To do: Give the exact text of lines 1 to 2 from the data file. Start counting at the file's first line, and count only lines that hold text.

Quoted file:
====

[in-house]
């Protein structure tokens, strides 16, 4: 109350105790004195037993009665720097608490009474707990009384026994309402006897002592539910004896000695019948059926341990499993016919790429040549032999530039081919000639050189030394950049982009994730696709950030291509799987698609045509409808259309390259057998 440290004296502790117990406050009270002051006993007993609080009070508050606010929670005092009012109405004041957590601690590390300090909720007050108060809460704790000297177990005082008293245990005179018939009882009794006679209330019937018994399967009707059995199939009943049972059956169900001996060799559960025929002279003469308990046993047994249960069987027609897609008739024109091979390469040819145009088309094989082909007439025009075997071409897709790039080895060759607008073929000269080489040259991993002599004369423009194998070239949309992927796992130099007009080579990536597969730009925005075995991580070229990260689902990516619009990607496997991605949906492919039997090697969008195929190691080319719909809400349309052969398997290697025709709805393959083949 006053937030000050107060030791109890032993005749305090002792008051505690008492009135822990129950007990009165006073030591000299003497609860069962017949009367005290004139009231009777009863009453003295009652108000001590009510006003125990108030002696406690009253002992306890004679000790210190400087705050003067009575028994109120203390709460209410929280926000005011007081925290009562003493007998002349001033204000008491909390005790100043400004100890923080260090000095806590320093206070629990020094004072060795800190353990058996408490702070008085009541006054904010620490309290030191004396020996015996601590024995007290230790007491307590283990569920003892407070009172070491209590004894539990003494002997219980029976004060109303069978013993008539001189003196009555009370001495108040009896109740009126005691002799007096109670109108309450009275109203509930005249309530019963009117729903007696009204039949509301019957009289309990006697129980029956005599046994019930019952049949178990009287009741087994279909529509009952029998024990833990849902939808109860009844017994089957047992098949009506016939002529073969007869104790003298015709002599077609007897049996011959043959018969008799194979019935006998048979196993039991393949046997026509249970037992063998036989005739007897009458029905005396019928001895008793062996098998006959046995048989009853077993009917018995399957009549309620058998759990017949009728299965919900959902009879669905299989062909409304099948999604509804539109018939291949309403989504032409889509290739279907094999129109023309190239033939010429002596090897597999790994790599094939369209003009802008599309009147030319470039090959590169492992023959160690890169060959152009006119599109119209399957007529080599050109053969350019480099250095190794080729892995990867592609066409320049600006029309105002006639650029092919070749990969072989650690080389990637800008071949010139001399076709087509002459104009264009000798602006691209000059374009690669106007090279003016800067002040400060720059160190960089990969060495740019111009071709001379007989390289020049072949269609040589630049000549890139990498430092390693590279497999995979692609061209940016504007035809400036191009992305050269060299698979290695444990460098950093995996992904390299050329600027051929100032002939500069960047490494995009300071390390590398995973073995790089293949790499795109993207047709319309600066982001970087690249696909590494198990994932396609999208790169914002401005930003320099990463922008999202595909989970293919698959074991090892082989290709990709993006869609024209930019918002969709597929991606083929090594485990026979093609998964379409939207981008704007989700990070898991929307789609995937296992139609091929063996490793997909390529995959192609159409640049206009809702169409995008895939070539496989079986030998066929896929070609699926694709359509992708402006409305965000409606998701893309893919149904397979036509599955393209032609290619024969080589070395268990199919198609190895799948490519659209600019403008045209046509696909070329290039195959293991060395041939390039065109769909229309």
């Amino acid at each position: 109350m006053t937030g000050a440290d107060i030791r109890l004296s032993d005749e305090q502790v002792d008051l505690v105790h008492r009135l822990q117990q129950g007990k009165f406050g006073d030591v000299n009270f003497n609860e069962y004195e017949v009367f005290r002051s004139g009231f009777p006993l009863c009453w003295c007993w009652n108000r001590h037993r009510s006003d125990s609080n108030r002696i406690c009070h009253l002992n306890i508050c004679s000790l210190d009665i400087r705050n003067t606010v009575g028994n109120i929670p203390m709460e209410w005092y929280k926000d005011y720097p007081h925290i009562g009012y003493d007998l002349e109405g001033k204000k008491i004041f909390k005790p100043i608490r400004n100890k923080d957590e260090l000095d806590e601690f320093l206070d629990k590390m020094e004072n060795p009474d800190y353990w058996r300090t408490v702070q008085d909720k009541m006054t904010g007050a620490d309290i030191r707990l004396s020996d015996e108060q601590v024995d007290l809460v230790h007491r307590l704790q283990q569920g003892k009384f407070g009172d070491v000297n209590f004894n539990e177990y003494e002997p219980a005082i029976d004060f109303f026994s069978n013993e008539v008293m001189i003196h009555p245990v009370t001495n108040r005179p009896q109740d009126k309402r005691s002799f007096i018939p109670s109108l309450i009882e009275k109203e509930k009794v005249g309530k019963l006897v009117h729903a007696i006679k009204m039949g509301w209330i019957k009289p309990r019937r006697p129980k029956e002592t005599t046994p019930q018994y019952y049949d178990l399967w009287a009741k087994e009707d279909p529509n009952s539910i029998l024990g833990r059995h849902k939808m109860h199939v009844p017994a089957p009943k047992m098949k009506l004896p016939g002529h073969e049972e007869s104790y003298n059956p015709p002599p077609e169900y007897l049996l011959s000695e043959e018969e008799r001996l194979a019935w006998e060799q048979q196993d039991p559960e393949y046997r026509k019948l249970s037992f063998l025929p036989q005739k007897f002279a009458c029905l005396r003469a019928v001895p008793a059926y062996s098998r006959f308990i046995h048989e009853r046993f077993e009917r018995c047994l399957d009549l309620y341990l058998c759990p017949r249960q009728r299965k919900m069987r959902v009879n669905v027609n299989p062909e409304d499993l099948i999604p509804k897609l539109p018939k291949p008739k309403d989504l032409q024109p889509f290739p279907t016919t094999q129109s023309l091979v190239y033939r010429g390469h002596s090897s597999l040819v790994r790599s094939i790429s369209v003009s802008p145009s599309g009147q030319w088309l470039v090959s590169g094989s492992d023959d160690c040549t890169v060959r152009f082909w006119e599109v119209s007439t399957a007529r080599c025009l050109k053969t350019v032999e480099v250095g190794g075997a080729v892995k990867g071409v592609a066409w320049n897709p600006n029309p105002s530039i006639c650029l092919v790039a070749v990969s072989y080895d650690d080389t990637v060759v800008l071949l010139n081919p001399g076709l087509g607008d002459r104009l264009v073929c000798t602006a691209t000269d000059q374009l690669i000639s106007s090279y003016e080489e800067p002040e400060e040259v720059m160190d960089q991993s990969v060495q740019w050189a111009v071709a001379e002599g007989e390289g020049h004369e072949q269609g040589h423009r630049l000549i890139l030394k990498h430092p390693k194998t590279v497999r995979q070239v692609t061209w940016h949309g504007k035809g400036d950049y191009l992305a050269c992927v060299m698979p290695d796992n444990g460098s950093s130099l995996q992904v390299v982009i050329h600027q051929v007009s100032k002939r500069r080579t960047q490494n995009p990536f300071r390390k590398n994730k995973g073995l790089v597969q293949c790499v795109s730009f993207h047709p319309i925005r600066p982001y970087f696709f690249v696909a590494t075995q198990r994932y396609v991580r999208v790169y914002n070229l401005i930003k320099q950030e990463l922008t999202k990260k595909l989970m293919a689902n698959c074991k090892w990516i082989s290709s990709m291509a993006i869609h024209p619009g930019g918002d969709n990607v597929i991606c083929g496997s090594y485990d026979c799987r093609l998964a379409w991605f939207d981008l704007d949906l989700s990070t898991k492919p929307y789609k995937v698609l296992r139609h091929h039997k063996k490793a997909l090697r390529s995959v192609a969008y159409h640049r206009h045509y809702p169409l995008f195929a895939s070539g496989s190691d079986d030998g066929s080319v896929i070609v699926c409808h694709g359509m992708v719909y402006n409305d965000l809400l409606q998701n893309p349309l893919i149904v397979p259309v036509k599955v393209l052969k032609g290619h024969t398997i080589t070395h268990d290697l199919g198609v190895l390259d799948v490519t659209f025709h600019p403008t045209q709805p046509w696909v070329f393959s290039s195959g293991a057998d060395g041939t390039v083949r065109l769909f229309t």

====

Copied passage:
[in-house]
């Protein structure tokens, strides 16, 4: 109350105790004195037993009665720097608490009474707990009384026994309402006897002592539910004896000695019948059926341990499993016919790429040549032999530039081919000639050189030394950049982009994730696709950030291509799987698609045509409808259309390259057998 440290004296502790117990406050009270002051006993007993609080009070508050606010929670005092009012109405004041957590601690590390300090909720007050108060809460704790000297177990005082008293245990005179018939009882009794006679209330019937018994399967009707059995199939009943049972059956169900001996060799559960025929002279003469308990046993047994249960069987027609897609008739024109091979390469040819145009088309094989082909007439025009075997071409897709790039080895060759607008073929000269080489040259991993002599004369423009194998070239949309992927796992130099007009080579990536597969730009925005075995991580070229990260689902990516619009990607496997991605949906492919039997090697969008195929190691080319719909809400349309052969398997290697025709709805393959083949 006053937030000050107060030791109890032993005749305090002792008051505690008492009135822990129950007990009165006073030591000299003497609860069962017949009367005290004139009231009777009863009453003295009652108000001590009510006003125990108030002696406690009253002992306890004679000790210190400087705050003067009575028994109120203390709460209410929280926000005011007081925290009562003493007998002349001033204000008491909390005790100043400004100890923080260090000095806590320093206070629990020094004072060795800190353990058996408490702070008085009541006054904010620490309290030191004396020996015996601590024995007290230790007491307590283990569920003892407070009172070491209590004894539990003494002997219980029976004060109303069978013993008539001189003196009555009370001495108040009896109740009126005691002799007096109670109108309450009275109203509930005249309530019963009117729903007696009204039949509301019957009289309990006697129980029956005599046994019930019952049949178990009287009741087994279909529509009952029998024990833990849902939808109860009844017994089957047992098949009506016939002529073969007869104790003298015709002599077609007897049996011959043959018969008799194979019935006998048979196993039991393949046997026509249970037992063998036989005739007897009458029905005396019928001895008793062996098998006959046995048989009853077993009917018995399957009549309620058998759990017949009728299965919900959902009879669905299989062909409304099948999604509804539109018939291949309403989504032409889509290739279907094999129109023309190239033939010429002596090897597999790994790599094939369209003009802008599309009147030319470039090959590169492992023959160690890169060959152009006119599109119209399957007529080599050109053969350019480099250095190794080729892995990867592609066409320049600006029309105002006639650029092919070749990969072989650690080389990637800008071949010139001399076709087509002459104009264009000798602006691209000059374009690669106007090279003016800067002040400060720059160190960089990969060495740019111009071709001379007989390289020049072949269609040589630049000549890139990498430092390693590279497999995979692609061209940016504007035809400036191009992305050269060299698979290695444990460098950093995996992904390299050329600027051929100032002939500069960047490494995009300071390390590398995973073995790089293949790499795109993207047709319309600066982001970087690249696909590494198990994932396609999208790169914002401005930003320099990463922008999202595909989970293919698959074991090892082989290709990709993006869609024209930019918002969709597929991606083929090594485990026979093609998964379409939207981008704007989700990070898991929307789609995937296992139609091929063996490793997909390529995959192609159409640049206009809702169409995008895939070539496989079986030998066929896929070609699926694709359509992708402006409305965000409606998701893309893919149904397979036509599955393209032609290619024969080589070395268990199919198609190895799948490519659209600019403008045209046509696909070329290039195959293991060395041939390039065109769909229309």